Bryan Caplan  

Becker on the Pundits that Cried "Wolf!"

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Why did so many people ignore so many warnings of impending economic crisis?  Gary Becker's got a nice story: We're usually right to ignore such warnings:

While Roubini and others who warned about weaknesses in the mortgage market and other parts of the financial system deserve credit for their foresight, experts predicted numerous disasters during the past several decades that never happened. For example, after the huge one-day stock market collapse in October 1987, Business Week and other magazines and newspapers warned that a Great Depression might soon be coming. I argued against that view in a column I published in Business Week the same week as the market crash (reprinted in The Economics of Life by Guity N. Becker and myself). These dire forecasts turned out to be completely wrong. Similar highly negative but wrong economic forecasts were made during the internet bubble, after the Asian financial crisis of 1997-98 (on this see my post of September 21st), the aftermath of the 9/11 attack, and after other periods of economic distress. In an atmosphere where the world economy showed great capacity to withstand difficult shocks, it is not at all surprising that some forecasts of disaster that turned out to be more correct were ignored.
So how can we prevent future crises?  We already praise the Roubinis who correctly predict bad stuff.  To lower the volume, though, we've got to spend more time ridiculing the people who predict bad stuff that never happens.

Either that, or we make more public bets...


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COMMENTS (7 to date)
john writes:

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Matt writes:

I have two issues with Professor Becker's argument

1. Probabilistically speaking, if an economic crisis does not come to pass that doesn't mean it wasn't extremely likely that one was going to occur.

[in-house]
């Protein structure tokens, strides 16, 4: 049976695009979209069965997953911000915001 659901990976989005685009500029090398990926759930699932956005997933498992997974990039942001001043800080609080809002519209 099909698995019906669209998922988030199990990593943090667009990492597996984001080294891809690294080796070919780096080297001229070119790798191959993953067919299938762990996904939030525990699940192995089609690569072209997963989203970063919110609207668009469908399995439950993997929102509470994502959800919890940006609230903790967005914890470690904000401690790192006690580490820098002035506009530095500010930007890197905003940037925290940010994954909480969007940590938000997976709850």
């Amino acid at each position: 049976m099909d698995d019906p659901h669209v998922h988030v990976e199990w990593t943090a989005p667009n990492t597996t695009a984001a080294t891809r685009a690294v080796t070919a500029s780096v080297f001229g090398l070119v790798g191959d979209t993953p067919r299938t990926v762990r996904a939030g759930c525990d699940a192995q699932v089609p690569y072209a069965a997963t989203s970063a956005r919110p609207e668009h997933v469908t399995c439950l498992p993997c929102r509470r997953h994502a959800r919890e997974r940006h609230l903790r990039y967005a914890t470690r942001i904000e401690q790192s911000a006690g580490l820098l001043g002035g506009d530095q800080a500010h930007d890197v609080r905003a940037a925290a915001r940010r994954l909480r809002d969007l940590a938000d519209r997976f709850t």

2. The probability of a financial crisis is not independent from predictions. Policy makers may precautionary steps in the face of dire predictions that cause the crisis to be averted, or market participants may subtly alter their behavior which prevents underlying imbalances from increasing.

As with Global warming our policy and personal decisions should be focused on reducing the likelihood and magnitude of major adverse events.

Troy Camplin writes:

It would help if the news reported that this or that prediction was wrong. More, they should ignore those who have proven to be consistently wrong, and interview those who have consistently shown themselves to be right. But then, they wouldn't be able to promote their Left-leaning agenda, now would they? After all, it is almost always those experts who are wrong.

Mr. Econotarian writes:

In terms of the worst economic crises of the world, they have revolved around macro issues: great inflation and great deflation.

Both the Great Depression and to a lesser extent the "Lost Decade" of Japan were born in deflation (despite lots of other things going on like the business cycle and asset bubble bursts).